Tuesday, April 29, 2008

A New Way Of Reading Films - Caption Swap

What a delightful website - both in its design and its content. While it describes itself as "..a multilingual resource for anyone on the Internet interested in movie subtitles", it really gives you, for all practical purposes, a stripped-down screenplay. It omits everything but the dialog. There are no character descriptions, not even character names. Simply the sound of people talking. This is cinema distilled into pure conversation.

This act of reproducing just the dialog (or "subtitles", as a non-English speaking person might call it) produces an interesting effect. It instantly separates "interesting" character voices from the uninteresting ones. So from the pens (or typewriters) of geniuses like Billy Wilder and Charles Brackett, come lines like these:

I'm Michelangelo molding the beard of Moses.
I'm Van Gogh, painting pure sunlight.
I'm Horowitz, playing the Emperor Concerto.
I'm John Barrymore before the movies got him by the throat.
I'm Jesse James and his two brothers, all three of them.
I'm W. Shakespeare.
And out there it's not Third Avenue any longer.
It's the Nile, Nat.
The Nile and down it moves the barge of Cleopatra.
Come here.
Purple the sails, and so perfumed
that the winds were love-sick with them.

Just how ON EARTH did they write like that?

Well, ponder over that and other questions while you read some madcap comedy or some Thackeray or as you tell yourself a little Tokyo Story...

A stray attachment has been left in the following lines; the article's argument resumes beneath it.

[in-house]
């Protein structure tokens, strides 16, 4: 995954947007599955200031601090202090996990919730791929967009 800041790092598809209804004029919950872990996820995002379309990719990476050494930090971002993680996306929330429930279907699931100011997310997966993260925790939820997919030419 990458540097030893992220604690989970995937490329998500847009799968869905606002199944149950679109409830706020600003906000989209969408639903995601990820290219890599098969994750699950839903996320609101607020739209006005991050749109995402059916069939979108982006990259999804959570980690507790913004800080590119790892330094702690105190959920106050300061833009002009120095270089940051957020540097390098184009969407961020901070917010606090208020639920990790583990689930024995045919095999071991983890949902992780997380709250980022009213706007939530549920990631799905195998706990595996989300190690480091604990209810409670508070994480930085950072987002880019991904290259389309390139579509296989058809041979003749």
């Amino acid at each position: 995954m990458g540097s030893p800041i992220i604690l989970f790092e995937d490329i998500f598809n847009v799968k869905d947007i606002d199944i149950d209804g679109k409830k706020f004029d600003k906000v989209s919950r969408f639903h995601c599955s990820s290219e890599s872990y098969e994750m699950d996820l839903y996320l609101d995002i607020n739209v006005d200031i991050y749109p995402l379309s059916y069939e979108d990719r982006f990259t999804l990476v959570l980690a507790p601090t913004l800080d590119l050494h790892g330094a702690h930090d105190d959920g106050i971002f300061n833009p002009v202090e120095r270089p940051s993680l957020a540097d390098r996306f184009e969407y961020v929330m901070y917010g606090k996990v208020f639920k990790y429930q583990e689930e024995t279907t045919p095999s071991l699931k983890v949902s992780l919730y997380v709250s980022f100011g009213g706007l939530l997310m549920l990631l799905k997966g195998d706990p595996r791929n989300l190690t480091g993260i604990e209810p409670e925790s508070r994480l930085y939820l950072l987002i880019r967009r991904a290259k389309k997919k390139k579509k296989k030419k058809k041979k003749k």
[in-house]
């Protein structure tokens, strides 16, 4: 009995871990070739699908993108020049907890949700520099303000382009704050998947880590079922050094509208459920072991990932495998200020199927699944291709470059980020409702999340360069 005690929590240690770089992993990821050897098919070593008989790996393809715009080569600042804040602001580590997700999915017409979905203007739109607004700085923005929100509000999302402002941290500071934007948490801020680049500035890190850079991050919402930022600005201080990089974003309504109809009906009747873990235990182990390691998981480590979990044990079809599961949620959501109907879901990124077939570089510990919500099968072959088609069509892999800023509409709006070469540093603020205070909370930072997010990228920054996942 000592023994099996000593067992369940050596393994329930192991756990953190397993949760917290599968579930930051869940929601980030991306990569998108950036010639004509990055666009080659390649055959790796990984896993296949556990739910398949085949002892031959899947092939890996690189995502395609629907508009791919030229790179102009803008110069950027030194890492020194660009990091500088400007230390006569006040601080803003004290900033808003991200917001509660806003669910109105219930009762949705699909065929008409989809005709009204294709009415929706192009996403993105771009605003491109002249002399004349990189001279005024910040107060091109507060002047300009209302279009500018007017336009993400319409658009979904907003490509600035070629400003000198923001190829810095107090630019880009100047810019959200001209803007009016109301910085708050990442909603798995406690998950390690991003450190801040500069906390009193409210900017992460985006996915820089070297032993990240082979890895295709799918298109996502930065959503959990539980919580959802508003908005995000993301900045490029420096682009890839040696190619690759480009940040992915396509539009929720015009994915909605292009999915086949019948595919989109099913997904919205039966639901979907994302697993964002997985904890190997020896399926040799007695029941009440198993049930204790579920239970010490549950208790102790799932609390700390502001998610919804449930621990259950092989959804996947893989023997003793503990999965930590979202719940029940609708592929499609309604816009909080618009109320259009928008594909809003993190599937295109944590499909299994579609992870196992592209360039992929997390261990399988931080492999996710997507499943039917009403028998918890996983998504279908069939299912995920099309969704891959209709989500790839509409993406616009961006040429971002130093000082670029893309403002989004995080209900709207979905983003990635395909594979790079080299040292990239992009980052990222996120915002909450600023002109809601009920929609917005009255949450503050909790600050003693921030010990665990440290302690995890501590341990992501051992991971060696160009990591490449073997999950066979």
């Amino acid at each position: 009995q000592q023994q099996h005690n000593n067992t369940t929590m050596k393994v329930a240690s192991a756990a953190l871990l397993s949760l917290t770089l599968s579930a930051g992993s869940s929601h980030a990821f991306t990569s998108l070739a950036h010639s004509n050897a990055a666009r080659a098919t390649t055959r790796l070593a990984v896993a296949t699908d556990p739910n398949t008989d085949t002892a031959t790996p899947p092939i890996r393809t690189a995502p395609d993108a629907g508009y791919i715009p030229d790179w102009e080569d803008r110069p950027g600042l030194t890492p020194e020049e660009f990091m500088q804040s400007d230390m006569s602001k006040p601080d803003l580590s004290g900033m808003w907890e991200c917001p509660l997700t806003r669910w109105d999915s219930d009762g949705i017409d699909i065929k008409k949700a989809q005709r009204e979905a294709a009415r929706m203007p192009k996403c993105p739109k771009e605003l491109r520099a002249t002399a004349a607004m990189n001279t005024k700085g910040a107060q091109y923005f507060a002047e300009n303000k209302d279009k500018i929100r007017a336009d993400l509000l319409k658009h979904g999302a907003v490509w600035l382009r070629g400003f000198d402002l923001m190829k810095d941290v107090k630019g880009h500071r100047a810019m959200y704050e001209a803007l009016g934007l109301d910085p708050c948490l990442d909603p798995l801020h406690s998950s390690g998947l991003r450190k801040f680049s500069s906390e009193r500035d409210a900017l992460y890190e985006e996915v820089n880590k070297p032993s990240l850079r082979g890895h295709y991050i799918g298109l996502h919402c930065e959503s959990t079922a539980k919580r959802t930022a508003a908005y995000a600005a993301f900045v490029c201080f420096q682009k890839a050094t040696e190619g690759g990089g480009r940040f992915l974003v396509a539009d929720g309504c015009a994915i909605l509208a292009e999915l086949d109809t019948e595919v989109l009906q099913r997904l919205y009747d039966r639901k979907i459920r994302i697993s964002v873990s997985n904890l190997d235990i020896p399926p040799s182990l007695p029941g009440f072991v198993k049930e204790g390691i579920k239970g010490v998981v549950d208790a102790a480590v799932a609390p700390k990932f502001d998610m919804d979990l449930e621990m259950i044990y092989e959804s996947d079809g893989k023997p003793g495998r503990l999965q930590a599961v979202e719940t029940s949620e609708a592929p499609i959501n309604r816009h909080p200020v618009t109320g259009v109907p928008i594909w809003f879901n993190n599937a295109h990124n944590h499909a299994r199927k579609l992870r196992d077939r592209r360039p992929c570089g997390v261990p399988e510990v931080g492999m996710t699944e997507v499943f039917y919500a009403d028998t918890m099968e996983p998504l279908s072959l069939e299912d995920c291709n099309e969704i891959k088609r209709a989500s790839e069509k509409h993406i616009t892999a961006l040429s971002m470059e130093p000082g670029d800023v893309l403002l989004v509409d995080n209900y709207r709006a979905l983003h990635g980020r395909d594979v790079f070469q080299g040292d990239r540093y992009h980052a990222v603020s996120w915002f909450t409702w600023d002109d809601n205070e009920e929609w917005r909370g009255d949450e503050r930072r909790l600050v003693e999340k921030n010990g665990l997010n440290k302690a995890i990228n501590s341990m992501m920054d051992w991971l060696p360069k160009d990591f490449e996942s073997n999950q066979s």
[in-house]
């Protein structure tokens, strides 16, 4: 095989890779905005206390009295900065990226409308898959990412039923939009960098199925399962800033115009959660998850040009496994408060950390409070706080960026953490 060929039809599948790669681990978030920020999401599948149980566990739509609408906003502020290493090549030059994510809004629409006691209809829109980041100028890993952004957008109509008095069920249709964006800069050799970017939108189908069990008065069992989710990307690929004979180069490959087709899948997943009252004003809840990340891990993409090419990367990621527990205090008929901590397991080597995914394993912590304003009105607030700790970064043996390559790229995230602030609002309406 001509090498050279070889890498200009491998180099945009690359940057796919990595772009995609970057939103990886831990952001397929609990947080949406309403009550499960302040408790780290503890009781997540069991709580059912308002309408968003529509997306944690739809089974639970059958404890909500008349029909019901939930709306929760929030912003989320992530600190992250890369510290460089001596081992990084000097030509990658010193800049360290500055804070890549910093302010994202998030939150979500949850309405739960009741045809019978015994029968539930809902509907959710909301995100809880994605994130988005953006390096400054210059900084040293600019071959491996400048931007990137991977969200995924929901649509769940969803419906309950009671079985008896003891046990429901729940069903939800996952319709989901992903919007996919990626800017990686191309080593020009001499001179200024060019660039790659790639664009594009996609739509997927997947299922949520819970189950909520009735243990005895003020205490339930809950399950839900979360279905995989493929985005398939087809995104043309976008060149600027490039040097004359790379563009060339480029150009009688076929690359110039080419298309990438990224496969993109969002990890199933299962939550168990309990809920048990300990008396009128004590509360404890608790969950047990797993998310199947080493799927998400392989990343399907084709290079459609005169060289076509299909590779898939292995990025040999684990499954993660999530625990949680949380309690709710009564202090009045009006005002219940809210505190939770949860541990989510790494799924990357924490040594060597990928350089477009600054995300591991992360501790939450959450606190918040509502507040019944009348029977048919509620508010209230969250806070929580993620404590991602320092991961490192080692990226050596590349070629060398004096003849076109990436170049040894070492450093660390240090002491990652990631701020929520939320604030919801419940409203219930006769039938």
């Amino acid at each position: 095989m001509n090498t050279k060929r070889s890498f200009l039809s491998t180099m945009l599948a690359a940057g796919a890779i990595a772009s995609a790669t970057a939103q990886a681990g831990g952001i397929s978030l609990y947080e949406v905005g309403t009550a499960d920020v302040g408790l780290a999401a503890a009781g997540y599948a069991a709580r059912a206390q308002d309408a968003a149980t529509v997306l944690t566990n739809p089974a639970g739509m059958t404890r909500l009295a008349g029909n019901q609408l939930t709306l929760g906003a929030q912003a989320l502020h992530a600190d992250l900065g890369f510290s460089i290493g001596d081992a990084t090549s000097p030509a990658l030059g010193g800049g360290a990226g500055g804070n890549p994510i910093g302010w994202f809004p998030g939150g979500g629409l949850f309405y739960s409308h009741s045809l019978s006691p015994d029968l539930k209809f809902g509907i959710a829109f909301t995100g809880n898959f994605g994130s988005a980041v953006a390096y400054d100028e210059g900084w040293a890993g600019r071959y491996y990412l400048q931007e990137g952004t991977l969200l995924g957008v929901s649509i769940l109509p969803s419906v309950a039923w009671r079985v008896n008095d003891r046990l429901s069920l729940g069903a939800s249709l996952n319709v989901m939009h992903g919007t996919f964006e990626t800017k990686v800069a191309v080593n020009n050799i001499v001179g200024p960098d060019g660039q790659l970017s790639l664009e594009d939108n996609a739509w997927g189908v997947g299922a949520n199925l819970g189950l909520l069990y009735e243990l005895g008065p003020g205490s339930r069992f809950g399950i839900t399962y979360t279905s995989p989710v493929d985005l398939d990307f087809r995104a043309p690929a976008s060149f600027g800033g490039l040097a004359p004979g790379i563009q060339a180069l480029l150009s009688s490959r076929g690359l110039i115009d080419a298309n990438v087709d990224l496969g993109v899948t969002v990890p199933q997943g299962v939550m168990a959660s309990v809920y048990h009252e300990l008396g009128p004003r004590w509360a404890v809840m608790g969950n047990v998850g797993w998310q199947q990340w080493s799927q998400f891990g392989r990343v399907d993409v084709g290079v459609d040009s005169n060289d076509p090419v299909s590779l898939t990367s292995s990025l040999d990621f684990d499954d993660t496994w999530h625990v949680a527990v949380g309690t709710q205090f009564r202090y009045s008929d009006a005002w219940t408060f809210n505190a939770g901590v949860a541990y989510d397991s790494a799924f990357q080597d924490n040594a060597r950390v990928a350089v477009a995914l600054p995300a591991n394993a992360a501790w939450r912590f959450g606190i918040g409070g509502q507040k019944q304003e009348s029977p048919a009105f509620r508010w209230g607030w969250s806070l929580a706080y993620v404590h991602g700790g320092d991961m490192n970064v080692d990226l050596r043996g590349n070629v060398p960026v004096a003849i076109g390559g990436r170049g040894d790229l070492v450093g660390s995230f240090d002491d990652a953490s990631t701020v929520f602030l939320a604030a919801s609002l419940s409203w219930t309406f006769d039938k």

Reading films this way is so much fun. Thanks, kind people at cswap.com!

I casually browsed through for some of my favorite films. Not all of them are there and not all titles loaded up yet but I am hoping they will come up soon.

9 comments:

lekhni said...

It is. I hadn't realized how much the actors actually detract from the screenplay, in some movies.

I just checked out You've Got Mail. Some of the lines are quite funny. I hadn't realized.

GhostOfTomJoad said...

Sounds interesting..will check. But, just as a reaction to the comment above, about actors detracting, I was thinking exactly the opposite the other day as I was watching a William Hurt film. I can't get his dialogue from Kiss of the Spider Woman out of my mind. If I remember correctly, in thgis particular shot, the camera pans over the prison cell as we hear him talk...I think it was just great.

??! said...

Lekhni/GoTJ:
You could argue both ways.

There are some scenes which are memorable because of the way they were spoken ("You do know how to whistle, don't you?"/"Fight! Why don't you fihgt?"). While some could just as easily stand on their own ("I coulda been someone"...which I think anyone could have done as well).

km said...

To all:

Shouldn't the actor's voice uncover (or add to) the subtext of the screenplay? Good actors elevate "merely good" lines to great. (Like that scene Ghost is talking about. Or the Marlon Brando scene that ??! is referring to.)

Though I think this is how scripts must appear to actors before they start shooting a film. Pure, raw words, unblemished by costume, music, sets, camera angles and editing.

??! said...

Though I think this is how scripts must appear to actors before they start shooting a film
Woh Space Bar ko poochho. She should know.

GhostOfTomJoad said...

Absolutely! Even good actors can't rise above a bad script...not by much, anyway :-)

Space Bar said...

??!: :D that a whole post there. And you wnat one measly comment?!

even scripts before they're shot don't look like that, by the way.

See, for example, A Clockwork Orange in this place and the script.

??! said...

Space:
I NEVER said one comment. And why would we be not telling you to post more? Post, baba, post.

km said...

sb: what ??! said.

If any of you like to read screenplays, Drew's Script-o-Rama has tons of early drafts. Not always as polished as shooting drafts, but still lots of fun.